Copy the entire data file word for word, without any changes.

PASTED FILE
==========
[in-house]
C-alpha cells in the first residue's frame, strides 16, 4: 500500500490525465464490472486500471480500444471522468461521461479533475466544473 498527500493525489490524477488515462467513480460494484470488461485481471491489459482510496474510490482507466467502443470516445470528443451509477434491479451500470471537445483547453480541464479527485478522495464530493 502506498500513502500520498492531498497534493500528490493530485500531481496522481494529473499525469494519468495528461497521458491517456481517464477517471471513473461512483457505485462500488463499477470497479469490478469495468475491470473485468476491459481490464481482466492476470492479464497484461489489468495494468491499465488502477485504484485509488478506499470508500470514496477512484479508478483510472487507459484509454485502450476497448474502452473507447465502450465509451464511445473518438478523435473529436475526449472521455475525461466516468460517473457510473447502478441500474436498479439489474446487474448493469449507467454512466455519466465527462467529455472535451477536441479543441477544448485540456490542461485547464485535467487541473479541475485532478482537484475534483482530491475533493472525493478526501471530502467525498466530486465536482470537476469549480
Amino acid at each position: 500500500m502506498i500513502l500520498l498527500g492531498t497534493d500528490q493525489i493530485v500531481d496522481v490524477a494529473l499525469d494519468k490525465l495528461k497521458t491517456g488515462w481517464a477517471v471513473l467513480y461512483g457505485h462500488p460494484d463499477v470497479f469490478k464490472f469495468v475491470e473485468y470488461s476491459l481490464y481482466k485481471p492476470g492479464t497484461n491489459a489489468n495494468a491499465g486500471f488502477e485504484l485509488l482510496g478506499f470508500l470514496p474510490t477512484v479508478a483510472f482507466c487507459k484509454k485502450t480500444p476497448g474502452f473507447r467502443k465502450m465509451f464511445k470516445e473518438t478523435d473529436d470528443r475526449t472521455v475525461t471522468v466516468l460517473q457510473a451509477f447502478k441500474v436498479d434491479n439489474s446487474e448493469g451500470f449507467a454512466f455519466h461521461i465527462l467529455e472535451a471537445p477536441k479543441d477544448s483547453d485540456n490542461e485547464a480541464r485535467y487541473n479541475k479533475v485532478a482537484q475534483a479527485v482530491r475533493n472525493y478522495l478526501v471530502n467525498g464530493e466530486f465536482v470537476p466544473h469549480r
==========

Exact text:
[in-house]
C-alpha cells in the first residue's frame, strides 16, 4: 500500500490525465464490472486500471480500444471522468461521461479533475466544473 498527500493525489490524477488515462467513480460494484470488461485481471491489459482510496474510490482507466467502443470516445470528443451509477434491479451500470471537445483547453480541464479527485478522495464530493 502506498500513502500520498492531498497534493500528490493530485500531481496522481494529473499525469494519468495528461497521458491517456481517464477517471471513473461512483457505485462500488463499477470497479469490478469495468475491470473485468476491459481490464481482466492476470492479464497484461489489468495494468491499465488502477485504484485509488478506499470508500470514496477512484479508478483510472487507459484509454485502450476497448474502452473507447465502450465509451464511445473518438478523435473529436475526449472521455475525461466516468460517473457510473447502478441500474436498479439489474446487474448493469449507467454512466455519466465527462467529455472535451477536441479543441477544448485540456490542461485547464485535467487541473479541475485532478482537484475534483482530491475533493472525493478526501471530502467525498466530486465536482470537476469549480
Amino acid at each position: 500500500m502506498i500513502l500520498l498527500g492531498t497534493d500528490q493525489i493530485v500531481d496522481v490524477a494529473l499525469d494519468k490525465l495528461k497521458t491517456g488515462w481517464a477517471v471513473l467513480y461512483g457505485h462500488p460494484d463499477v470497479f469490478k464490472f469495468v475491470e473485468y470488461s476491459l481490464y481482466k485481471p492476470g492479464t497484461n491489459a489489468n495494468a491499465g486500471f488502477e485504484l485509488l482510496g478506499f470508500l470514496p474510490t477512484v479508478a483510472f482507466c487507459k484509454k485502450t480500444p476497448g474502452f473507447r467502443k465502450m465509451f464511445k470516445e473518438t478523435d473529436d470528443r475526449t472521455v475525461t471522468v466516468l460517473q457510473a451509477f447502478k441500474v436498479d434491479n439489474s446487474e448493469g451500470f449507467a454512466f455519466h461521461i465527462l467529455e472535451a471537445p477536441k479543441d477544448s483547453d485540456n490542461e485547464a480541464r485535467y487541473n479541475k479533475v485532478a482537484q475534483a479527485v482530491r475533493n472525493y478522495l478526501v471530502n467525498g464530493e466530486f465536482v470537476p466544473h469549480r